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In China’s stock market, good news is bad news

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Shoppers walk past signs for a sale at a fashion outlet in a shopping mall in Beijing on July 15, 2015. China's economy expanded 7.0 percent year-on-year in the second quarter,.Photograph by Greg Baker — AFP/Getty Images

Normally, when a country announces better-than-expected figures for economic growth, the stock market rises. Not in China.

Mainland Chinese stocks fell heavily Wednesday, even though the country’s second-quarter gross domestic product forecasts beat expectations, showing that the economy grew 7% from a year earlier. Analysts had forecast only 6.8%.

But the Shanghai Composite index fell 3.1% and the China Securities 500 index, which comprises the small-cap stocks which have attracted the bulk of the hot money flowing in from leveraged retail investors, fell another 5.8%. It’s down 36% from its peak in June (but still up over 40% since the start of the year).

China Securities 500(Daily)20150715094108
How far do Chinese stocks have to fall before they stabilize?

 

That’s because the markets are trading not in reaction to fundamentals, but in anticipation of fresh measures by the government and central bank to prop the market up. With the real economy outdoing expectations, the chances of more stimulus measures–in other words, more money thrown at the market to stop the bubble deflating–have fallen.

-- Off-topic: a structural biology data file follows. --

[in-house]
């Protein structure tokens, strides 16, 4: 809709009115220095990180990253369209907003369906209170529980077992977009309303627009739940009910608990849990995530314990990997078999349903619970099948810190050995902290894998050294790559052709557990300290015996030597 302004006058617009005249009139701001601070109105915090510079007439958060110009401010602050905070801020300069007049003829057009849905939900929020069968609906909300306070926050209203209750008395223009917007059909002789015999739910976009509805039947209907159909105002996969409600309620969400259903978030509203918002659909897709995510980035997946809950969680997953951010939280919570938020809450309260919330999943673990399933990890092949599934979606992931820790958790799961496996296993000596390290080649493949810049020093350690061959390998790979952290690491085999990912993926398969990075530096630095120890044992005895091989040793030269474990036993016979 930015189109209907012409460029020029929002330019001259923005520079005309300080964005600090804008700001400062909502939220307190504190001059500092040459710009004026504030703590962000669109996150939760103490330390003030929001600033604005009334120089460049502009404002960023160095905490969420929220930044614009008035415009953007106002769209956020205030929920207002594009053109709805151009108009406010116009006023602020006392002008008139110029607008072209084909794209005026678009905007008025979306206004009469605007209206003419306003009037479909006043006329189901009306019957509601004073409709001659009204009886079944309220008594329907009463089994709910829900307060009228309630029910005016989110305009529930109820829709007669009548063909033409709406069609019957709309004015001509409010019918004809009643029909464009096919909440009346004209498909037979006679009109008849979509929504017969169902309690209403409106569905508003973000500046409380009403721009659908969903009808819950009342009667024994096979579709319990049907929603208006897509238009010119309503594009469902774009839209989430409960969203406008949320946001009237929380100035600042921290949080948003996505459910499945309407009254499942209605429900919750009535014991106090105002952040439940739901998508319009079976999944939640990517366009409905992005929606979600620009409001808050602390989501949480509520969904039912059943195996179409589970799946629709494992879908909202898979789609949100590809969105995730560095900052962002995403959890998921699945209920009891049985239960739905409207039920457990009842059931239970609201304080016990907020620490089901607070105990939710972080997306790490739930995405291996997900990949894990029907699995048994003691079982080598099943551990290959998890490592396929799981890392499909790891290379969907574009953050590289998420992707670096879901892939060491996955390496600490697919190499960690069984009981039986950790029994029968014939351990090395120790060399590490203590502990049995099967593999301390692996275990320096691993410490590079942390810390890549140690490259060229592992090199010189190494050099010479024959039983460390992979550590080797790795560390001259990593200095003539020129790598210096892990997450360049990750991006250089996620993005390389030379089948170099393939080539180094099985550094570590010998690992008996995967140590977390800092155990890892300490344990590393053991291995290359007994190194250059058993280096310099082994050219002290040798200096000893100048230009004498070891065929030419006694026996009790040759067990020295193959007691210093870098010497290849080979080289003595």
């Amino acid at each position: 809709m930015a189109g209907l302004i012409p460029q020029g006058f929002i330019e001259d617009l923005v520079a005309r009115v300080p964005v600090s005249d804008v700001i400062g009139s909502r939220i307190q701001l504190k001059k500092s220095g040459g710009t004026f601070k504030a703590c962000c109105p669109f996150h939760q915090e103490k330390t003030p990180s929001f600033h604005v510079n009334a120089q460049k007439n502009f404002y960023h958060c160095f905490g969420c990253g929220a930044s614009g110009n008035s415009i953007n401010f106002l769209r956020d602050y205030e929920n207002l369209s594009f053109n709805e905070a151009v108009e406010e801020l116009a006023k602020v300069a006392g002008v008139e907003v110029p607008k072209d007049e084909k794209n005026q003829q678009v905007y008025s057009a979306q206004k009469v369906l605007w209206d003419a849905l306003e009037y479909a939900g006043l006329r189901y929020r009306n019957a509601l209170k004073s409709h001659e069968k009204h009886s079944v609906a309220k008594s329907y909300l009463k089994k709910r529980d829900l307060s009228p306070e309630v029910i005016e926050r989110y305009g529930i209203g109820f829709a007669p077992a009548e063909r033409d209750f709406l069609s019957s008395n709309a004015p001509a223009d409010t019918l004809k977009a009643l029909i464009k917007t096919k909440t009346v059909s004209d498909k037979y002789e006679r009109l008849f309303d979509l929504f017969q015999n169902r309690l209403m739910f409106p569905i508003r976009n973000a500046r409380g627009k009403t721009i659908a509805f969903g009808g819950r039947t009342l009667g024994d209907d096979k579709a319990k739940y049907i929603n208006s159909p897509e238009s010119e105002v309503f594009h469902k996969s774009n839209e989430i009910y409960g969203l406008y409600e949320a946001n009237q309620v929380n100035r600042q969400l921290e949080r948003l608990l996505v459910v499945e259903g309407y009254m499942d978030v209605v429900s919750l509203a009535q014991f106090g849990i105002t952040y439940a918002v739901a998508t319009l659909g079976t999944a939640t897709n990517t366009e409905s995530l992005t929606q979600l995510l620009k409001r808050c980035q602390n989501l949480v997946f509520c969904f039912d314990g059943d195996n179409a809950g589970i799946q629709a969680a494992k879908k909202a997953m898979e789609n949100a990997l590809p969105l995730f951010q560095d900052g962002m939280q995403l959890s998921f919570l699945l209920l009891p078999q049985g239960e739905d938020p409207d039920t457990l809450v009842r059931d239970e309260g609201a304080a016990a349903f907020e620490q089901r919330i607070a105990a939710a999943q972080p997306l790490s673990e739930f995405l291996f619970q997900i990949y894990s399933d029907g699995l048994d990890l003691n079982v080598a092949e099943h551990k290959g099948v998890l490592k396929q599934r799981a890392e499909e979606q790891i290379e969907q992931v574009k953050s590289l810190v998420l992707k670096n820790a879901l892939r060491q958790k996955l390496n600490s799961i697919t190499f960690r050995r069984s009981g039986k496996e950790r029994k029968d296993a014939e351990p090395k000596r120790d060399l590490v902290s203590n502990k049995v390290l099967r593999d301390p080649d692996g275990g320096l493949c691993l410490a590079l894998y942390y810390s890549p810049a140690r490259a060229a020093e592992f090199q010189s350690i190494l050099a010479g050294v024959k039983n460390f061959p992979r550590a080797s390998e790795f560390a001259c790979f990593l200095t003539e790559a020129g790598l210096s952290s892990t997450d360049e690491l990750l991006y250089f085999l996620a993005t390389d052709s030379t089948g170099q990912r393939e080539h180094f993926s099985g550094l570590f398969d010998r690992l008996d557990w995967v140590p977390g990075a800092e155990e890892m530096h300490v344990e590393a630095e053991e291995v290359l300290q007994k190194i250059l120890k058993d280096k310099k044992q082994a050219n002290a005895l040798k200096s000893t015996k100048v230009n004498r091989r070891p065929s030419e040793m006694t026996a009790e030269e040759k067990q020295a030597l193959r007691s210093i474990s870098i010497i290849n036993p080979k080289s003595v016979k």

Earlier, the National Bureau of Statistics had said the economy showed “moderate but steady growth” in the quarter, in the face of “complicated external and domestic economic conditions and increasingly downward pressure.”

Analysts reacted skeptically to the figures, which revived long-standing concerns about the reliability of China, especially when growth falls shorts of the government’s targets.

Most of the individual components of growth appeared to be slowing down in the second quarter: investment growth slowed from 13.5% to 10.3%, and retail sales growth slowed to 10.2% from 10.5% in the first quarter.

Craig Botham, emerging markets economist for asset management firm Schroders in London, said it was “odd” that GDP didn’t slow too–“our in-house model pointed to a consistent growth rate of around 6.3%, down from 6.9%.”

Botham stopped short of accusing Beijing of “fudging” the numbers. But he pointed out that the factors that appear to have been behind the upside surprise are unlikely to be sustainable. The financial sector, he noted, had added 0.5% to GDP growth in the first quarter due to the boom in lending that supported the equity bubble. That went into reverse in the second quarter and is likely to continue in the next three months, he said. Additionally, he said, net exports probably contributed “a sizeable chunk” of GDP in the second quarter–not because export volumes are booming, but because the price of key imports such as oil and iron ore were collapsing. The NBS didn’t give a detailed breakdown of contributions to the GDP number.

“The performance in Q2 looks to have been built upon shaky foundations, rather than the solid rock of self-sustaining growth,” Botham said. “The biblical house built upon sand ultimately fell with a great crash as the weather turned against it – the same fate may not await China, but all sandcastles ultimately crumble.”

Perhaps Mr. & Mrs. Wu’s reaction in the stock market was right after all.